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Visual system dysfunction in migraine: a review of clinical and psychophysical findings.

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Visual system dysfunction in migraine: a review of clinical and psychophysical findings. / Chronicle, E. P.; Mulleners, W. M.

In: Cephalalgia, Vol. 16, No. 8, 1996, p. 525-535.

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Chronicle, E. P. ; Mulleners, W. M. / Visual system dysfunction in migraine: a review of clinical and psychophysical findings. In: Cephalalgia. 1996 ; Vol. 16, No. 8. pp. 525-535.

Bibtex

@article{29aefa37b457416b99b20791c889cf69,
title = "Visual system dysfunction in migraine: a review of clinical and psychophysical findings.",
abstract = "This paper reviews both clinical and experimental literature relating to visual dysfunction in migraine, starting with the eye and progressing via the retina and visual pathways to the visual cortex. Migraine is associated with (i) a pupillary sympathetic hypofunction, and (ii) a cortical hypersensitivity to visual stimuli (perhaps only in migraine with aura), the pathogenesis of which remains to be determined. Various hypotheses are discussed, and it is proposed that the methods of visual psychophysics may represent a useful approach in the future study of cortical hyperexcitability in migraine. Paradoxically, little research has been directed towards understanding (i) the photophobia of migraine attacks, and (ii) how migraine may be triggered by visual stimuli. Research aimed at elucidating the mechanisms of these phenomena may enhance understanding of the pathogenes is of migraine.",
author = "Chronicle, {E. P.} and Mulleners, {W. M.}",
year = "1996",
doi = "10.1046/j.1468-2982.1996.1608525.x",
language = "English",
volume = "16",
pages = "525--535",
journal = "Cephalalgia",
issn = "0333-1024",
publisher = "SAGE Publications Ltd",
number = "8",

}

RIS

TY - JOUR

T1 - Visual system dysfunction in migraine: a review of clinical and psychophysical findings.

AU - Chronicle, E. P.

AU - Mulleners, W. M.

PY - 1996

Y1 - 1996

N2 - This paper reviews both clinical and experimental literature relating to visual dysfunction in migraine, starting with the eye and progressing via the retina and visual pathways to the visual cortex. Migraine is associated with (i) a pupillary sympathetic hypofunction, and (ii) a cortical hypersensitivity to visual stimuli (perhaps only in migraine with aura), the pathogenesis of which remains to be determined. Various hypotheses are discussed, and it is proposed that the methods of visual psychophysics may represent a useful approach in the future study of cortical hyperexcitability in migraine. Paradoxically, little research has been directed towards understanding (i) the photophobia of migraine attacks, and (ii) how migraine may be triggered by visual stimuli. Research aimed at elucidating the mechanisms of these phenomena may enhance understanding of the pathogenes is of migraine.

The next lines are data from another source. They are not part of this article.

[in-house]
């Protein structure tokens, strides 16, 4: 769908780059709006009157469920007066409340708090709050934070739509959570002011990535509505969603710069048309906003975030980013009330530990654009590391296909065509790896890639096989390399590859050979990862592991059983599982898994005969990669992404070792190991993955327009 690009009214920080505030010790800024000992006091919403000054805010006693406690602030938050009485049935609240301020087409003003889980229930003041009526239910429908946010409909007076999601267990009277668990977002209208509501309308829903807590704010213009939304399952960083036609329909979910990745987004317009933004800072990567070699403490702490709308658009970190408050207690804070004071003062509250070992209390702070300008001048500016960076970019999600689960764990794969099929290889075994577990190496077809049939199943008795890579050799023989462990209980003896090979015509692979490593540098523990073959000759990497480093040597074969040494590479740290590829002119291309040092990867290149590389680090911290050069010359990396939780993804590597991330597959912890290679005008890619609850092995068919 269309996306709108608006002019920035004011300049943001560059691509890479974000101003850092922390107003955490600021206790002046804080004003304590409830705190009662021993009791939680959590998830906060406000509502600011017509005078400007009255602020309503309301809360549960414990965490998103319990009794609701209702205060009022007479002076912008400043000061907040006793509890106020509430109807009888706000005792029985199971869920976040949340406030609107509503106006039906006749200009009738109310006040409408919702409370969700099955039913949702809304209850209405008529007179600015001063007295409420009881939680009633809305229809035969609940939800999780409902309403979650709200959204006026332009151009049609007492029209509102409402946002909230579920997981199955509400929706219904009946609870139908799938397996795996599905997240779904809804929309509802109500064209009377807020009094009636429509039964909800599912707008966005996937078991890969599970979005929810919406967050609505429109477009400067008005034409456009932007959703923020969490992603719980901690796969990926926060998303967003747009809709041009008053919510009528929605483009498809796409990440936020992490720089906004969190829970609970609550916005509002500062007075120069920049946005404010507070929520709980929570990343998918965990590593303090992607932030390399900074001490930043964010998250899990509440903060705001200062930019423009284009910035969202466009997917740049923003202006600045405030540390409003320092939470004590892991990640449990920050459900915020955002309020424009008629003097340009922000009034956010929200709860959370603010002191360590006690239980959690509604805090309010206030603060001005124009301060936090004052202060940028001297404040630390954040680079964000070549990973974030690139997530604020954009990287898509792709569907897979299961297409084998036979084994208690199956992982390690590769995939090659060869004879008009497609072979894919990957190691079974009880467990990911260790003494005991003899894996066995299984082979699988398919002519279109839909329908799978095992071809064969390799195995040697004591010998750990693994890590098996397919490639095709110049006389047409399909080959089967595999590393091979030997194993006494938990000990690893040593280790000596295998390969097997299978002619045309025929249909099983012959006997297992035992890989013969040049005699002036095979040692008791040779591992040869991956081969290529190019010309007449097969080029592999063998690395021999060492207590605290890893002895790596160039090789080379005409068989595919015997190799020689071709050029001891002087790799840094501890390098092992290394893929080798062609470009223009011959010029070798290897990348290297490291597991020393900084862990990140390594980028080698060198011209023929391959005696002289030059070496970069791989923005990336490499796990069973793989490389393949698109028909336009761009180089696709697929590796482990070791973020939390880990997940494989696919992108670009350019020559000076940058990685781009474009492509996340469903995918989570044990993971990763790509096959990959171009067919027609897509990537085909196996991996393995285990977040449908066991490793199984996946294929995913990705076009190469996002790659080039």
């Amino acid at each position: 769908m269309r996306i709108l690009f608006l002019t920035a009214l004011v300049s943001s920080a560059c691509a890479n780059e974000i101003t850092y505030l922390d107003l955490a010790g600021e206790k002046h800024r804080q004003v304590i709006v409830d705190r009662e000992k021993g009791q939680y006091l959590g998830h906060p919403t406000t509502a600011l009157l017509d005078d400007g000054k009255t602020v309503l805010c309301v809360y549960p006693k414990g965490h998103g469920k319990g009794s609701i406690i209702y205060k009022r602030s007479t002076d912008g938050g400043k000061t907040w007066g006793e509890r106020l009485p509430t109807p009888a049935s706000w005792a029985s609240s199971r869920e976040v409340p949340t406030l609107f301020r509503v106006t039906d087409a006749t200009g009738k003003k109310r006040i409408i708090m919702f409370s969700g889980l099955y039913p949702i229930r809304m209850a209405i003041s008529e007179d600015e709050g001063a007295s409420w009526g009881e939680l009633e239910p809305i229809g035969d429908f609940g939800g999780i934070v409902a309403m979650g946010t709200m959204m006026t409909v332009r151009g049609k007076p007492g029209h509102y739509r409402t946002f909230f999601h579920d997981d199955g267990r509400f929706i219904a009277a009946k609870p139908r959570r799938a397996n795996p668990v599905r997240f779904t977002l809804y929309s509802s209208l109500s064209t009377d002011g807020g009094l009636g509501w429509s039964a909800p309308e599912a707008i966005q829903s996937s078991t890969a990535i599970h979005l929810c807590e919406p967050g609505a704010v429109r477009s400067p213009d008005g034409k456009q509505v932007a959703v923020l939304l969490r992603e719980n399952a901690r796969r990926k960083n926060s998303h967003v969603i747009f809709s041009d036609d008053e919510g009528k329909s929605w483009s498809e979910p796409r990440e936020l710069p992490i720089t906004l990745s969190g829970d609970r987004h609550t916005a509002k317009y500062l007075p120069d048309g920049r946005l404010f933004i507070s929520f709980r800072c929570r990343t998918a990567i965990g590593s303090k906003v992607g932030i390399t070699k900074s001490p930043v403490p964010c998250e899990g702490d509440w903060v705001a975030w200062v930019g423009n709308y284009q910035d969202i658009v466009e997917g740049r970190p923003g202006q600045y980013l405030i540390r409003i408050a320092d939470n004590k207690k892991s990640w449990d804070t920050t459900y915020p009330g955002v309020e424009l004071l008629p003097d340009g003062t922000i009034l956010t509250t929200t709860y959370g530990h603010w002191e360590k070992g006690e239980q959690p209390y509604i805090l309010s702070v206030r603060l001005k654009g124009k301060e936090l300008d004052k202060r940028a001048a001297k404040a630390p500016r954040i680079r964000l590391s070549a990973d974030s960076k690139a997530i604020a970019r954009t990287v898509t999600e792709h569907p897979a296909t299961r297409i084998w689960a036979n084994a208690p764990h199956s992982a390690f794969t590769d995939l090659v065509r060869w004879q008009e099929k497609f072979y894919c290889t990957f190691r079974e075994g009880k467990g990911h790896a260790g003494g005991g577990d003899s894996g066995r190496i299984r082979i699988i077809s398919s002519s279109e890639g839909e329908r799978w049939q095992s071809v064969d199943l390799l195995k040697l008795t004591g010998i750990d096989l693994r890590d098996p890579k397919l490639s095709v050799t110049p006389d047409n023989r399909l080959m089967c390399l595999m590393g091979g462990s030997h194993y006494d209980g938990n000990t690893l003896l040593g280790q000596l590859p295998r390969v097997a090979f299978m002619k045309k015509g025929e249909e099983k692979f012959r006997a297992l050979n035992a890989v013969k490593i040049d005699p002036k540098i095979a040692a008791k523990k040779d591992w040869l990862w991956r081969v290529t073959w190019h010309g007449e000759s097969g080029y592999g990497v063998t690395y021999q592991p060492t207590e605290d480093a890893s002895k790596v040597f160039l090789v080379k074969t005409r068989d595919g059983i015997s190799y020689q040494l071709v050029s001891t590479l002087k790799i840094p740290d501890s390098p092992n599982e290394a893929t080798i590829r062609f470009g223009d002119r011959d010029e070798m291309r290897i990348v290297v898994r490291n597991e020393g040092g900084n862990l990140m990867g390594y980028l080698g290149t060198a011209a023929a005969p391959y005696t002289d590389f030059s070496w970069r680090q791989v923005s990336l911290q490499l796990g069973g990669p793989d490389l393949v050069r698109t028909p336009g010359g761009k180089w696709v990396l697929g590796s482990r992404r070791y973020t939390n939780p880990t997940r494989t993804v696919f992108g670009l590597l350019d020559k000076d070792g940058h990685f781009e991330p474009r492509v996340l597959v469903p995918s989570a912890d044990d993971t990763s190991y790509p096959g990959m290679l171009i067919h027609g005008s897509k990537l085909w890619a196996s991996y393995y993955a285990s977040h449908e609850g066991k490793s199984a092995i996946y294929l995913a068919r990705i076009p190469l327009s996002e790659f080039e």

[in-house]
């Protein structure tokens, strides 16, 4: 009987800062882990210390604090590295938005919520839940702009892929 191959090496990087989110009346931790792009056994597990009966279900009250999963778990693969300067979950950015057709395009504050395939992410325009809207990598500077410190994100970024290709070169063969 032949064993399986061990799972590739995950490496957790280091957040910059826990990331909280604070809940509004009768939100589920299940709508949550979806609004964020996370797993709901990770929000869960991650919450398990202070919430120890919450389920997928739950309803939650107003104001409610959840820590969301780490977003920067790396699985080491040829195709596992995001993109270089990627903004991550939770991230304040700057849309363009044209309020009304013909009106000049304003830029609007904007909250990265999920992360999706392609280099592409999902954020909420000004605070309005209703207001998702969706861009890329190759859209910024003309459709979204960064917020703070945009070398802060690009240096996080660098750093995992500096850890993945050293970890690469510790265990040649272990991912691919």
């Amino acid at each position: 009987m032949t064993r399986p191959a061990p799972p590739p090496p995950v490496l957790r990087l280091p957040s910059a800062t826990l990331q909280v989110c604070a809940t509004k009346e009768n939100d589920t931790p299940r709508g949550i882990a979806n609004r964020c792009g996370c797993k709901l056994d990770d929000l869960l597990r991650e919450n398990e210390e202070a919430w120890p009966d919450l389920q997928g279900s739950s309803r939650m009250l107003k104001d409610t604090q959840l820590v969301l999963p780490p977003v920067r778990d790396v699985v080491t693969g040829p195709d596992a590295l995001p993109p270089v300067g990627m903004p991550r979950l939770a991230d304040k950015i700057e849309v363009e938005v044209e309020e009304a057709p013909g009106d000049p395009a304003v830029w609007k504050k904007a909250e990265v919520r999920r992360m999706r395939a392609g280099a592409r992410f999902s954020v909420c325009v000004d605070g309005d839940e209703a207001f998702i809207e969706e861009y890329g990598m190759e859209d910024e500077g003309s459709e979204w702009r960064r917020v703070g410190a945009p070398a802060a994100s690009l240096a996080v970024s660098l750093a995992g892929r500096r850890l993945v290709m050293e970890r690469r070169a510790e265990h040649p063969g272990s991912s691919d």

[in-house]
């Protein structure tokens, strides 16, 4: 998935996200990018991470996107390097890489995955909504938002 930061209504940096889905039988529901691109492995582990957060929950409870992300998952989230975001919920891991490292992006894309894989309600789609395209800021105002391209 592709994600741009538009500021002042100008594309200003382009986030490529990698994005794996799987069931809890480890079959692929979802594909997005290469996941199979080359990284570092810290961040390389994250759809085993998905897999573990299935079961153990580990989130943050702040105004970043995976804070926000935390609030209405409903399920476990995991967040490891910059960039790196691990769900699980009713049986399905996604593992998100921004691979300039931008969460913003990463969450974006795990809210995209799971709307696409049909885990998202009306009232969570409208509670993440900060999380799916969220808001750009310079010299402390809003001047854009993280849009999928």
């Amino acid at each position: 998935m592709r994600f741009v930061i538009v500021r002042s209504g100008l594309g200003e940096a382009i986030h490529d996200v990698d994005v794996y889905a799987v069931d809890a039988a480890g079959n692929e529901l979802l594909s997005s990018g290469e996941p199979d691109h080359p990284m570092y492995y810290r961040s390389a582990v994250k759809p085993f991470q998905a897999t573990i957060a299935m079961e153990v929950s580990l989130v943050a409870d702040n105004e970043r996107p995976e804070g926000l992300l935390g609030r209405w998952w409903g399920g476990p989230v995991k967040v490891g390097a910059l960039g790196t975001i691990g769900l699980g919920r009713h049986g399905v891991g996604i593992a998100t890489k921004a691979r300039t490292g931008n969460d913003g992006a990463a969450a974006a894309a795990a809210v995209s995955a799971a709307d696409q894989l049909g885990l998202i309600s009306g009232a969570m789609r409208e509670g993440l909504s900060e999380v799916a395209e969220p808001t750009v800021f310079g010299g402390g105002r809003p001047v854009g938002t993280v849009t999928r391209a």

AB - This paper reviews both clinical and experimental literature relating to visual dysfunction in migraine, starting with the eye and progressing via the retina and visual pathways to the visual cortex. Migraine is associated with (i) a pupillary sympathetic hypofunction, and (ii) a cortical hypersensitivity to visual stimuli (perhaps only in migraine with aura), the pathogenesis of which remains to be determined. Various hypotheses are discussed, and it is proposed that the methods of visual psychophysics may represent a useful approach in the future study of cortical hyperexcitability in migraine. Paradoxically, little research has been directed towards understanding (i) the photophobia of migraine attacks, and (ii) how migraine may be triggered by visual stimuli. Research aimed at elucidating the mechanisms of these phenomena may enhance understanding of the pathogenes is of migraine.

U2 - 10.1046/j.1468-2982.1996.1608525.x

DO - 10.1046/j.1468-2982.1996.1608525.x

M3 - Journal article

VL - 16

SP - 525

EP - 535

JO - Cephalalgia

JF - Cephalalgia

SN - 0333-1024

IS - 8

ER -